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writer strongly believes that comedians should avoid picking on individuals, but instead focus on any broader issue involved. “The September 11th terrorist attacks are still a sore subject. I would never do mate- rial based on a victim of the attacks, but that doesn't make the subject untouchable. I think it's perfectly fine to do 9/11 material within reason.”

“Chris Morris did a sketch where a skiving radio news reporter claimed to be in the World Trade Centre, unaware that the place had just been reduced to rub- ble. The joke is on the reporter in question and the subject becomes useable. People complained but the joke didn't go as far as to directly insult an innocent victim of the attacks.”

Joan Rivers, famous for plastic surgery and caustic humour alike, says she was one of the first comedi- ans to put her head above the pulpit after the 9/11 attacks and make light of it all. She spoke about how she had been in New York in the time, how she had lost 11 friends, how awful it was and how the 2,500 widows had finally been given cheques for five mil- lion dollars each. She gave the audience a ‘well that worked out nicely’ look, before saying, “When you’ve had a partner for six years or more… Think about it for a second; what would you rather have? Someone who farts and drools in their sleep and whose mother lives with you… or a Nice. Big. Cheque. There had to be at least three women out there who were like ‘Oh no, Harry’s dead, boo hoo”, after which Joan did a little celebratory dance. To say the International Associa-

Lindsey Rutt – To me, nothing is sacred. Someone will be offended by anything you say. If you’re easily of- fended, don’t go watch stand up.

Dave McCarthy - Either everything is ok for parody, or nothing is.

Andrew King – As long as the aim is to entertain, and not intentionally offend, then nothing is sacred. There’s a big difference between telling a racist joke, and being a racist. One is satire or commentary, the other is bigotry and ignorance.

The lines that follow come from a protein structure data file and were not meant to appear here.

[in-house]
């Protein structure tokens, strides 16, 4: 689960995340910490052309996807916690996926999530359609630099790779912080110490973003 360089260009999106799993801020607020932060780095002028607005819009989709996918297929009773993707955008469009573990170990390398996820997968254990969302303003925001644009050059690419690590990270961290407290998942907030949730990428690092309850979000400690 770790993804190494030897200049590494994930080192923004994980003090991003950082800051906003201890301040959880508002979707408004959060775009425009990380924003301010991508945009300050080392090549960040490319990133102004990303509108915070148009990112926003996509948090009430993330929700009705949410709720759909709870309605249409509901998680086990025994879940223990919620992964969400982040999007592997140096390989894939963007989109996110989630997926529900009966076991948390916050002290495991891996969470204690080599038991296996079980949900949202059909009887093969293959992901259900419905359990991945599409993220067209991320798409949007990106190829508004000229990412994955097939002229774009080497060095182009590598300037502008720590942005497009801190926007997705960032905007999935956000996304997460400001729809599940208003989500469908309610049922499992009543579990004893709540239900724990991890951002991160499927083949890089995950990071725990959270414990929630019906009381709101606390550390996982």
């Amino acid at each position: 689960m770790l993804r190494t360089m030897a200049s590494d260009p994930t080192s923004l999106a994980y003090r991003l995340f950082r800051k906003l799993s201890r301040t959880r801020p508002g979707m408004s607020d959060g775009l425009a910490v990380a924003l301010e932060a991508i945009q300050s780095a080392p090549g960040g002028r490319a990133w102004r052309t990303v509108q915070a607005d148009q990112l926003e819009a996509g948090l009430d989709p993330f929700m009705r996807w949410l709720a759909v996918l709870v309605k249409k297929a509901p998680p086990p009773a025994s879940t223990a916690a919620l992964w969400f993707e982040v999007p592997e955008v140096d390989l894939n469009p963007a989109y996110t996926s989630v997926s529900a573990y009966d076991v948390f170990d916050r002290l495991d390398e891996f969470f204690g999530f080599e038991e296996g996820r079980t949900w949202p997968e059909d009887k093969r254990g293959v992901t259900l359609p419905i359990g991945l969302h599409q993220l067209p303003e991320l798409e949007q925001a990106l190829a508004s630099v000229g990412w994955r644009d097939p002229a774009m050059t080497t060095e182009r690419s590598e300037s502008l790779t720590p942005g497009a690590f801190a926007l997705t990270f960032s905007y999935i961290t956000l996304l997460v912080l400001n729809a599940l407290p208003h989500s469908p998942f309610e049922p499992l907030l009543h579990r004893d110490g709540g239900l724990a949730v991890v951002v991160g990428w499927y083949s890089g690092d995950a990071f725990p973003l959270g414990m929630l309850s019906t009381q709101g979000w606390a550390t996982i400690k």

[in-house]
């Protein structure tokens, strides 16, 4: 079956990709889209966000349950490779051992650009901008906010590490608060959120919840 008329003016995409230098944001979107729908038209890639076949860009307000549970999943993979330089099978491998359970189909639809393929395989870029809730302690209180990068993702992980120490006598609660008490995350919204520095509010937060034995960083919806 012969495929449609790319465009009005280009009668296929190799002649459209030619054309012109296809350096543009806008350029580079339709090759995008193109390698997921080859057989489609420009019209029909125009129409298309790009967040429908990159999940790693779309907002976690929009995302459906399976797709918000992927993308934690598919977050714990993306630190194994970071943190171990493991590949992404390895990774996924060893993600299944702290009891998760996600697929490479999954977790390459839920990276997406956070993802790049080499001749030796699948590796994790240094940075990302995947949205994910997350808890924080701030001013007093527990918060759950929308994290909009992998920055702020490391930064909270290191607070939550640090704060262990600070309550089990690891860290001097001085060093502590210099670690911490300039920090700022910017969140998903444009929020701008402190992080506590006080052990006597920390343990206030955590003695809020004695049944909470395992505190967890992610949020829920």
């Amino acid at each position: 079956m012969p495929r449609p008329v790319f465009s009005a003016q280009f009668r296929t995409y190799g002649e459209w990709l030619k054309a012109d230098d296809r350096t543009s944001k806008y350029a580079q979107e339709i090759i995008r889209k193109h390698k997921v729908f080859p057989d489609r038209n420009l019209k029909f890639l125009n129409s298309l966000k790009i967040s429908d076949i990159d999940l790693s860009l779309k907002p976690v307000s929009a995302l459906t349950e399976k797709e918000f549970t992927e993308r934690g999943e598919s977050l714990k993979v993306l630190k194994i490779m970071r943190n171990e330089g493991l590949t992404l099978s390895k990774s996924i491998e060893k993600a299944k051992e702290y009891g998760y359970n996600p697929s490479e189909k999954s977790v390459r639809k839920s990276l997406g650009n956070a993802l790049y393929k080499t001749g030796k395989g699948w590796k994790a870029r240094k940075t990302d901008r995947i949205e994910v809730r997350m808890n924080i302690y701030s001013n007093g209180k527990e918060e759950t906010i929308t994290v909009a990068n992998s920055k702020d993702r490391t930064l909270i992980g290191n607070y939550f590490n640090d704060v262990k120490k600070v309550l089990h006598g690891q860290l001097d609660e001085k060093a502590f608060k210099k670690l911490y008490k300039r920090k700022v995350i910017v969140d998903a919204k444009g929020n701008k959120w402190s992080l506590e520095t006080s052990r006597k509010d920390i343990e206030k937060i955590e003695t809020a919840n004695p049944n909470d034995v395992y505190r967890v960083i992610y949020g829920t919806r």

Rob Hughes - I was only ever upset by someone doing ‘Madeline McCann’ jokes. As a parent it struck a nerve and it bothered me that the girl could be being hurt or abused as some guy stood on stage laughing about her disappearance.

tion of Fire Fighters (IAFF) weren’t impressed is a bit of an understatement. The IAFF’s General President, Harold Schaitberger, released a statement to the press, opening with, “Comedian Joan Rivers' attempts to find humour in the catastrophic loss that our mem- bers and their loved ones suffered on September 11 is a new low and cannot be tolerated.”

I laughed at the joke because I found it funny. I’d also heard it in 2009. Joan told the joke in 2003. OK, so it was a good joke, but was it too soon? That said, sometimes a subject can be so sore for people that it’s always too soon.

Australian comedian Kitty Flanagan told a joke on stage in Cardiff about Princess Diana. Diana died in 1997 and Kitty told this joke in 2008. The audience laughed and then quickly tried to withdraw it with a cacophony of “Oooooooooooh” noises, to which Flanagan responded with, “Too soon, Cardiff? TOO SOON?”

I lean towards blaming media outlets like The Daily Mail for ensuring that people never get over certain issues, for helping people avoid looking at certain topics from another point of view, which is essentially what comedy is great at doing.

Brendan Burns, the Australian comic whose Edinburgh poster for his “I suppose THIS is offensive now?” tour bore images of him doing so-called offensive things; being crucified on a cross, pretending to be a disa- bled person in a wheelchair, blacked up from head to

What the readers think

Jonny Bull – An audience can go along with anything in the right context.

Ana Catris – Comedy is all about making you look at horrific situation from a new perspective. After you’ve laughed you can analyse your reaction to a situation better than if you stewed on it.

Dan Mitchell - The darkest of subjects, if handled with intelligence, should be allowed to be used for comedy. Comedy is a unique ‘open forum’ art form. Its performers discuss any subject, showing a different viewpoint of the world. It may not be for your palate, but it’s only through seeing all sides of something can you truly understand it. You c*nt. Page 1  |  Page 2  |  Page 3  |  Page 4  |  Page 5  |  Page 6  |  Page 7  |  Page 8  |  Page 9  |  Page 10  |  Page 11  |  Page 12  |  Page 13  |  Page 14  |  Page 15  |  Page 16  |  Page 17  |  Page 18  |  Page 19  |  Page 20  |  Page 21  |  Page 22  |  Page 23  |  Page 24  |  Page 25  |  Page 26  |  Page 27  |  Page 28  |  Page 29  |  Page 30  |  Page 31  |  Page 32  |  Page 33  |  Page 34  |  Page 35  |  Page 36
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